How Does the Dark Web Fit into New York State’s New Cyber Risk Regulation?

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May 30, 2018

Munish is Terbium Labs' Chief Research Officer and Head of Intelligence Analytics. For the blog, Munish writes about the intersection of risk analysis, cyber-enabled fraud, and dark web trends, as well as the role of diversity in security and intelligence. He often procrastinates by reading about how to be more productive.

A new regulation from New York state provides both an opportunity and a challenge for cyber risk management: an opportunity to increase visibility of a cyber security program and the challenge of assessing, measuring, and managing risk in a more consistent, quantified manner. The New York Department of Financial Services (NYDFS) released a new set of regulations, 23 NYCRR 500 (or “Part 500”), which has a wide scale and scope in the financial services industry (and beyond).

Specifically, Part 500 requires each organization to “assess its specific risk profile and design a program that addresses its risk in a robust fashion.” Terbium Labs has built a technology to not only assess this exposure in an automated fashion, but also provide regular reports analyzing your organization’s data profile on the dark web. The regulations outline the implementation and maintenance of a cybersecurity program and policy: covered entities must identify cyber risks, maintain customer privacy, implement policies to protect against unauthorized access or use, detect and respond to cybersecurity events, and mitigate and recover from cybersecurity events, restoring normal operations. (To see if Part 500 applies to your organization, DFS provides a comprehensive list of supervised institutions, by category and list.)

This regulation also mandates the designation of a Chief Information Security Officer (CISO), annual certification to confirm compliance and regular penetration testing, among other components. Part 500 is the latest in a trend of rising regulatory expectations around improved data governance, controls, and disclosure. The requirement of both board and CISO attestation indicates that regulators expect to monitor and challenge organizations’ reported progress. In a recent interview with the Financial Times, the Superintendent of DFS, Maria Vullo, described how this regulation creates a sense of urgency:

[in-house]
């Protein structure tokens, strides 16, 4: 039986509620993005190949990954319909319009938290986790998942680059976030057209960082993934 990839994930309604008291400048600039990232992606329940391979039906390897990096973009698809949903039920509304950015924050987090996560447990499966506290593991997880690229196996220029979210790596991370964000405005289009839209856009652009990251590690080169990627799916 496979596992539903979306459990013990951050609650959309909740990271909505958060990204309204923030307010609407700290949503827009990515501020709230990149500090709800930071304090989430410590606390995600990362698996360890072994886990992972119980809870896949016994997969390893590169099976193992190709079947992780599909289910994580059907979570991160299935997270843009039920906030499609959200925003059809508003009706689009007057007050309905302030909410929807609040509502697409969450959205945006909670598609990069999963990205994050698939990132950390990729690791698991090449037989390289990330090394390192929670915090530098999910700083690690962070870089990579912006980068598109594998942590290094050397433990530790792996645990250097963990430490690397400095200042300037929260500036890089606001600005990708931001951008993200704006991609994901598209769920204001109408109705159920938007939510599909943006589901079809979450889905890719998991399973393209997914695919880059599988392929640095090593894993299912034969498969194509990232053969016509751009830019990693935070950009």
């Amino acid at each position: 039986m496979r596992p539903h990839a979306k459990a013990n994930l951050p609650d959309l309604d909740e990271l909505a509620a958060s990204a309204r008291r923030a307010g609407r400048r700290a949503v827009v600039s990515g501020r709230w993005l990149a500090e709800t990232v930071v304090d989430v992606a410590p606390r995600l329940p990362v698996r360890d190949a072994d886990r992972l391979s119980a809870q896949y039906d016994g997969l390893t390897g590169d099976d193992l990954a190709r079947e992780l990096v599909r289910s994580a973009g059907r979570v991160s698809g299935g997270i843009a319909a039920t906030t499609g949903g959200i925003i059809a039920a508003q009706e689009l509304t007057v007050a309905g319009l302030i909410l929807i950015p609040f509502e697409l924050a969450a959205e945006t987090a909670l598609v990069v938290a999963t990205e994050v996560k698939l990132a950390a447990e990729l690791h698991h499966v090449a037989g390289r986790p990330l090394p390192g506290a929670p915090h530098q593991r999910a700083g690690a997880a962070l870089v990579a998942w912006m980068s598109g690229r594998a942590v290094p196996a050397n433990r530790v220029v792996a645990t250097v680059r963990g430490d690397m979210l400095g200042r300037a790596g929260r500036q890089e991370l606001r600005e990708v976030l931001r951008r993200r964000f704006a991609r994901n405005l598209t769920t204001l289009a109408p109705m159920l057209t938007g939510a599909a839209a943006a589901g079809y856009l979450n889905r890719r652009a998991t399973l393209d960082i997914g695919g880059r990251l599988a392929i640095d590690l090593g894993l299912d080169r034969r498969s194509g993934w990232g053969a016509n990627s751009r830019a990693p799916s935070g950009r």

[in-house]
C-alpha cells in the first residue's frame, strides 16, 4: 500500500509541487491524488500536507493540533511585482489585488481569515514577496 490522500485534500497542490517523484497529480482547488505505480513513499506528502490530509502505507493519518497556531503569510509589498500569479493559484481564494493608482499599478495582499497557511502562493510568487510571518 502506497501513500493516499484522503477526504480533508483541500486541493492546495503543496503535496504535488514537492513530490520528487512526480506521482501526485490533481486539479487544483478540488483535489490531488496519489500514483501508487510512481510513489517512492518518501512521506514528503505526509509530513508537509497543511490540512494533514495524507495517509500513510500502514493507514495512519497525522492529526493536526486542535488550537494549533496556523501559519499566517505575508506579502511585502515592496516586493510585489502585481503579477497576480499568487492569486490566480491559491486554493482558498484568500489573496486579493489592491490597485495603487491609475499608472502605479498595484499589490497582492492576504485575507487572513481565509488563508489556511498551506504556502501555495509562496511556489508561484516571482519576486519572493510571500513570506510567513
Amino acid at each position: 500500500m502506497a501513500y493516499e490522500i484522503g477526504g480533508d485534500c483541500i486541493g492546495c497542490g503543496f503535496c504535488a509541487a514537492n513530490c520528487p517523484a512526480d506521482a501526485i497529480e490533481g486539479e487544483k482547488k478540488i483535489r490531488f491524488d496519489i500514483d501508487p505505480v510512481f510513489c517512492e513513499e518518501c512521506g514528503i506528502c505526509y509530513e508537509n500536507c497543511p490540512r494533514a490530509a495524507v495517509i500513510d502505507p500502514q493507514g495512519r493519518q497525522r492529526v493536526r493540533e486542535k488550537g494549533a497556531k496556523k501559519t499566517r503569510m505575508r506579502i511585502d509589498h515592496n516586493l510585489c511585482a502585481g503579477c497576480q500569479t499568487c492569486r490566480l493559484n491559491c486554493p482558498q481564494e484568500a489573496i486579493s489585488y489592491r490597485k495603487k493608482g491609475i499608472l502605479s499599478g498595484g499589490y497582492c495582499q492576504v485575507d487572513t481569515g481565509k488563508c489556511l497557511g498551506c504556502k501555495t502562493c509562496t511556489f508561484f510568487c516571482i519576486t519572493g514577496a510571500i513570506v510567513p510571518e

…require a board-level director or a senior manager to sign on the dotted line, attesting to the effectiveness of the company’s controls. Previous guidance was aimed a few notches lower, at the chief compliance officer. You need people with the purse strings involved in the process.

Since the regulation’s introduction last year, organizations have had one year to transition their program to comply - specifically, with key provisions of the regulation (500.04(b), 500.05, 500.09, 500.12, and 500.14(b)). There are three areas which have immediate relevance to monitoring the dark web for sensitive data exposure.

  • 500.04(b) Report from the Chief Information Security Officer. This section requires a written report from the CISO to the board, which discusses the cybersecurity program and material cybersecurity risks. An important part of this section requires “the confidentiality of Nonpublic Information and the integrity and security of the Covered Entity’s Information Systems.”